Posted at 11:32 am , on January 3, 2018
I came across this image while looking up something else. I couldn’t find the name of a photographer for it, though some say it is likely a hotel in Stockton, California, in and around 1930. Though I had read about such signs, especially in the great Carlos Bulosan book America is in the Heart, I hadn’t seen one before.
There is something visceral and powerful about this image. How dark it is. How well-used the door, floor, and walls look. It doesn’t appear to be a place of wealth; rather, it is a place on the margins of American economic security and who gets counted as belonging.
Posted at 11:48 am , on December 27, 2017
Thank you goes out to all the readers out there who’ve read my stuff, and to the editors and publisher who put my poetry and fiction out there for the world to read. Continue reading
Posted at 3:14 pm , on November 11, 2017
This is my Lolo, Maximiano Saqui Janairo, in a studio photo taken in Manila around 1930, when he was about 24 or 25 years old. On his lapel, you can see the castle emblem of the U.S. Army Corps of Engineers. Note the shoulder patch — the gold carabao on a red field — the symbol of the Philippine Scouts.
Here’s a photo of my Lolo, Maximiano Saqui Janairo.
- 1930 graduate of U.S. Military Academy at West Point
- Commission in the Philippine Scouts
- Chief engineer with the Philippine Army in 1941
- Captured by the Japanese in April 1942
- Survived the Bataan Death March
- Prisoner of War in Camp O’Donnell
- Escaped while being transferred to a hospital for malaria and dysentery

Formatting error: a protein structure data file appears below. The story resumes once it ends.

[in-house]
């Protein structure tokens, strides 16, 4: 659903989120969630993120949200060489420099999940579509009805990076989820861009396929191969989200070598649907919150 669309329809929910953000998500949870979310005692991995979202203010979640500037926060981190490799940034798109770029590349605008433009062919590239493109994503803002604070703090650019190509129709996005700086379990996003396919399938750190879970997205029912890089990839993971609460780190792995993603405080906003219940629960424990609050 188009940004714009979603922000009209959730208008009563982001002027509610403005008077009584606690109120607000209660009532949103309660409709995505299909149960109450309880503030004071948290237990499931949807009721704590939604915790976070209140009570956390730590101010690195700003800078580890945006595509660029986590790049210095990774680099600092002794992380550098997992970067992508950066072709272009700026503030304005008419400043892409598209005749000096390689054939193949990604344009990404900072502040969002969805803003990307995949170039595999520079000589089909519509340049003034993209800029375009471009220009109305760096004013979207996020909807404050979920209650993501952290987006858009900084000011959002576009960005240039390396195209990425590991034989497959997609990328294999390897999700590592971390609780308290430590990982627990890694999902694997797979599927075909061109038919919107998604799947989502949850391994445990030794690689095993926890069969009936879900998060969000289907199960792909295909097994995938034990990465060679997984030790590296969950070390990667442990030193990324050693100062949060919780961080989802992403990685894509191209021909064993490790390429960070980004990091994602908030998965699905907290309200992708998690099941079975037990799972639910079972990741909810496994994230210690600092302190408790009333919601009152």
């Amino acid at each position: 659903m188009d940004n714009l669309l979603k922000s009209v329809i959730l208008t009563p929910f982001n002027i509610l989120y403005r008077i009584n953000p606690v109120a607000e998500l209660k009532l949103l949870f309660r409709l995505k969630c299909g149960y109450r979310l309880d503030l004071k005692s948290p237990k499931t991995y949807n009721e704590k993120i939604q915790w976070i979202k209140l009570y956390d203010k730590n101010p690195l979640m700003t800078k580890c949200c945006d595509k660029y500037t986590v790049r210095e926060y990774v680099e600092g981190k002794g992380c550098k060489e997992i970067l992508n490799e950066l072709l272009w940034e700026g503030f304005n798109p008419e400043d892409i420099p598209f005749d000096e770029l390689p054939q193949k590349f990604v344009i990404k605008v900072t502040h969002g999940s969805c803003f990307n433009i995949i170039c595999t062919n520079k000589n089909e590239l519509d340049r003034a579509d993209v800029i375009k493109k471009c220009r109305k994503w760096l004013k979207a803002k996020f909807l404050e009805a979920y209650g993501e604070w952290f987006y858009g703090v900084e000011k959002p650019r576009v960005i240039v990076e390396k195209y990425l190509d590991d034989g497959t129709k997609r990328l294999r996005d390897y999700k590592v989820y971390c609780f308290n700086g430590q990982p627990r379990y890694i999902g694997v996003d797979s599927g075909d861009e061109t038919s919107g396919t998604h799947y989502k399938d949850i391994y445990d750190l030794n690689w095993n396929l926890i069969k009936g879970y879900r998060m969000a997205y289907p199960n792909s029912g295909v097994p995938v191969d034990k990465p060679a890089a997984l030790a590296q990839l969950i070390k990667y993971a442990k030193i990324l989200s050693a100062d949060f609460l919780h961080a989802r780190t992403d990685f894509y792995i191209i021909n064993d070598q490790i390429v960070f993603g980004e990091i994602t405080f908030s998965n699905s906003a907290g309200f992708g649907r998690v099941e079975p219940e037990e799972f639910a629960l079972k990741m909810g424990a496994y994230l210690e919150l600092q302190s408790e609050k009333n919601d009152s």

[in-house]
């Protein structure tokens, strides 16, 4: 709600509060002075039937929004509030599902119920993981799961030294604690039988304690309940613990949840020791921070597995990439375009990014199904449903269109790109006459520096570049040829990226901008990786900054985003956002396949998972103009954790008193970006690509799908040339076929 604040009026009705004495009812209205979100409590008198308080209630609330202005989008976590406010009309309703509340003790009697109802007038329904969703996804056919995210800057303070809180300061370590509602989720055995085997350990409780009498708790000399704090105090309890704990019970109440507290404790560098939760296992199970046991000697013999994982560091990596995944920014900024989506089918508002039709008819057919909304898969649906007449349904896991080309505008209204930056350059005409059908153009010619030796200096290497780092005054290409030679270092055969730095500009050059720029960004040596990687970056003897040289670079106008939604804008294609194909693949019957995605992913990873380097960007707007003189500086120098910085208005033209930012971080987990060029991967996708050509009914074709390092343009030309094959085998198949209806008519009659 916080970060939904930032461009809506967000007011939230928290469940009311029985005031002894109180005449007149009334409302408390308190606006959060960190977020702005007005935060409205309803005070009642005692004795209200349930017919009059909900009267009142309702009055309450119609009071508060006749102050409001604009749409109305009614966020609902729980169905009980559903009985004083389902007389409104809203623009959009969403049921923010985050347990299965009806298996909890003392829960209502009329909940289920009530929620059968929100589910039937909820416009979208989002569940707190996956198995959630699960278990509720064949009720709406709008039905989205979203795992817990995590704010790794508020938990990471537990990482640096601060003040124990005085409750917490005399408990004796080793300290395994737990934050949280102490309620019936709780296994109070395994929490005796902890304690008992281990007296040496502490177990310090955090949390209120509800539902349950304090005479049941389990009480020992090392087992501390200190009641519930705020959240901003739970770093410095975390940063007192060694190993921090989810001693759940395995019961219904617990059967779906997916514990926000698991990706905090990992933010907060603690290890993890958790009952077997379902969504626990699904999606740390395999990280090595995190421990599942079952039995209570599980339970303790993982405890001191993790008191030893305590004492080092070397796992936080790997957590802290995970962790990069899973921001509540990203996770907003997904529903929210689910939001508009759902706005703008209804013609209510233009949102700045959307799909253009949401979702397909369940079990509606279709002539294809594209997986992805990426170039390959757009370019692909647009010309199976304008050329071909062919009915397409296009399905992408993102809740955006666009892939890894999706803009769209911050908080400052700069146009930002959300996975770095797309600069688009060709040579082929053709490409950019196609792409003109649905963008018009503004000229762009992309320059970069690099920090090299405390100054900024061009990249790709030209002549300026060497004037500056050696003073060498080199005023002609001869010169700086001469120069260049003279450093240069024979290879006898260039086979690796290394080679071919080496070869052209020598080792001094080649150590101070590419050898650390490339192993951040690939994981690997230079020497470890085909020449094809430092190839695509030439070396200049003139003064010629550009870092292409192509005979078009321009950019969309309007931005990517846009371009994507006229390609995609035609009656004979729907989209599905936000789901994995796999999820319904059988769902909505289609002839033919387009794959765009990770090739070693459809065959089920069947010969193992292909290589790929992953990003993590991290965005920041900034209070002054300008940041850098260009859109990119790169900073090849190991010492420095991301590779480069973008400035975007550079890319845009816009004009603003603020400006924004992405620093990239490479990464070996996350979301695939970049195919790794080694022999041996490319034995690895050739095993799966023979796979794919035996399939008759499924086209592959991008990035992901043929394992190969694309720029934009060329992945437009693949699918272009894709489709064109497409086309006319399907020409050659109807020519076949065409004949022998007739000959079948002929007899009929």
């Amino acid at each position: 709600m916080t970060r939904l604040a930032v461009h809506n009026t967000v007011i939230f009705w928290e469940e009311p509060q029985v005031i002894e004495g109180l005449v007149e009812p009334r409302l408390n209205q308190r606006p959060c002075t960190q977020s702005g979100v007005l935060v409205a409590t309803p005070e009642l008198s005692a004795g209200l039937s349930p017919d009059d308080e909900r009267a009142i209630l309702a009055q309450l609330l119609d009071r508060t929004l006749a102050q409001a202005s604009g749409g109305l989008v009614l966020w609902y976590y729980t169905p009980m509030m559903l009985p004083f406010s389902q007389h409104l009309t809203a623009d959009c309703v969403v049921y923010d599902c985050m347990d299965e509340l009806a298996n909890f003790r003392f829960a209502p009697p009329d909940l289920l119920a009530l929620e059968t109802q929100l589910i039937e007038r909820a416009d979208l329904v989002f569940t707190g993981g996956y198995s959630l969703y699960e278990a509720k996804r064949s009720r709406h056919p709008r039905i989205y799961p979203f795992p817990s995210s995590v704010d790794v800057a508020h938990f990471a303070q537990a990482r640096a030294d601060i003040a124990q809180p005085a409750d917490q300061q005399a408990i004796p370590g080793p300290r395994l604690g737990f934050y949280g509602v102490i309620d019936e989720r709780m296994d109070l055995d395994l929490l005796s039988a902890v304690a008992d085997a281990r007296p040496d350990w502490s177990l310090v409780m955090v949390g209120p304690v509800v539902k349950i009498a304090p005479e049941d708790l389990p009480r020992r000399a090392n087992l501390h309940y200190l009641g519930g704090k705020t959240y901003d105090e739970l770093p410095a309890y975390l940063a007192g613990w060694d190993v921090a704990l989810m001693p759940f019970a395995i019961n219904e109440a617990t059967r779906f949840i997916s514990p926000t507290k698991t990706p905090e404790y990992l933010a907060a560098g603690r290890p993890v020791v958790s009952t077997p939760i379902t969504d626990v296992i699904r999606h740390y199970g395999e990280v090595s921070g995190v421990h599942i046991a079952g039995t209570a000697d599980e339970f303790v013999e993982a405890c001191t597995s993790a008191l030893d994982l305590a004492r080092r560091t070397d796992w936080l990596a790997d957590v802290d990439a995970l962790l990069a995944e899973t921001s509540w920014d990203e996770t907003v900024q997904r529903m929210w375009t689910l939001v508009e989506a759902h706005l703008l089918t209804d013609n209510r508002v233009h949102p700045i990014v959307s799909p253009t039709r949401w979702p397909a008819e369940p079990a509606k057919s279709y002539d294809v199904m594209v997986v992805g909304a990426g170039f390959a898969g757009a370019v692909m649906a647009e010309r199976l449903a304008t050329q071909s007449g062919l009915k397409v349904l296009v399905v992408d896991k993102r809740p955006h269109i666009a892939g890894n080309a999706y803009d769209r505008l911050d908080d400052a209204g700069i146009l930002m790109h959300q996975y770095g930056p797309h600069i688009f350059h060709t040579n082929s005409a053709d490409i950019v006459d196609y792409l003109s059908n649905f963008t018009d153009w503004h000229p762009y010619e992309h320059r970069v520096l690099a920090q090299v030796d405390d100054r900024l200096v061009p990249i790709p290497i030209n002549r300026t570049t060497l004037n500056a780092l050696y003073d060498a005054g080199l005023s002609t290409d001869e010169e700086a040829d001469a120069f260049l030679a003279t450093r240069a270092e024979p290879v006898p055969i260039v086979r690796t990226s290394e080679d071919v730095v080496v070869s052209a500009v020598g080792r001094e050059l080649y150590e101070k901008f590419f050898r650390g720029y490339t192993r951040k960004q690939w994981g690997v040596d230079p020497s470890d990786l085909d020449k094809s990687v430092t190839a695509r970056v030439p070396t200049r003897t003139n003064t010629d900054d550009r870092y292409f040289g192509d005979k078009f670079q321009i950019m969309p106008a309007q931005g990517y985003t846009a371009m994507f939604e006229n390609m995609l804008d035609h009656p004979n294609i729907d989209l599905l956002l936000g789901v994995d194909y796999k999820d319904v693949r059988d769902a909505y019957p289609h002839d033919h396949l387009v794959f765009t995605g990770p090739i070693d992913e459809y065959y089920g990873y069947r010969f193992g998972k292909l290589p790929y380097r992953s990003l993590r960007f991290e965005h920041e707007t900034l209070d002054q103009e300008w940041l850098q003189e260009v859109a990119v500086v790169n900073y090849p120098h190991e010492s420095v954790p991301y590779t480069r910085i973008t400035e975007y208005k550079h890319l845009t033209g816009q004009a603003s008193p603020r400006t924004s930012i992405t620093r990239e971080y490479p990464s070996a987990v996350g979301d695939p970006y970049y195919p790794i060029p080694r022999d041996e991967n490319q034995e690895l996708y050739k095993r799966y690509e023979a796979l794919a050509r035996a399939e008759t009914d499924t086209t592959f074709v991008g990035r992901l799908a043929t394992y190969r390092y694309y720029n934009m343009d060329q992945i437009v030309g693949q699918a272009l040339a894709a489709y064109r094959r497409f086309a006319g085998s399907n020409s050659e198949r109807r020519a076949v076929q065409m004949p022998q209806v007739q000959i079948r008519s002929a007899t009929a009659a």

- Joined the guerrilla units fighting the Japanese occupation
- Served in Korea during the Korean War
- Served with NATO in Paris
- Retired as a colonel, stationed at the engineer school at Fort Belvoir
- Awarded Legion of Merit “for exceptionally meritorious conduct in the performance of outstanding services to the Government of the United States from 8 December 1941 to 9 April 1942”
- Buried at Arlington National Cemetery
Posted at 9:14 am , on October 31, 2017
Basketball is a huge sport in the Philippines. In trying to figure out how that happened, I came across this image in the archives University of Michigan Library Digital Collections, which includes lots of images from the early interactions of the US in the Philippines.
Posted at 8:22 pm , on October 30, 2017
First published: Sunday, October 7, 2007, in the Albany Times Union
As President Bush tries to shape his legacy in regards to the Iraq war, he should pick up David Silbey’s engaging history “A War of Frontier and Empire: The Philippine-American War, 1899-1902” (Hill and Wang; 272 pages; $26).
Though both were wars of choice, the details are quite different. Still, the generalizations that can be gleaned from Silbey’s account are eerily familiar: a quick and stunning conventional military victory turns into longer-than-expected guerrilla warfare; a failure by the United States to understand its enemy; a sense of racial superiority that enflames troops and politicians in Washington; and a native population whose loyalties seemed to change depending on the time of day.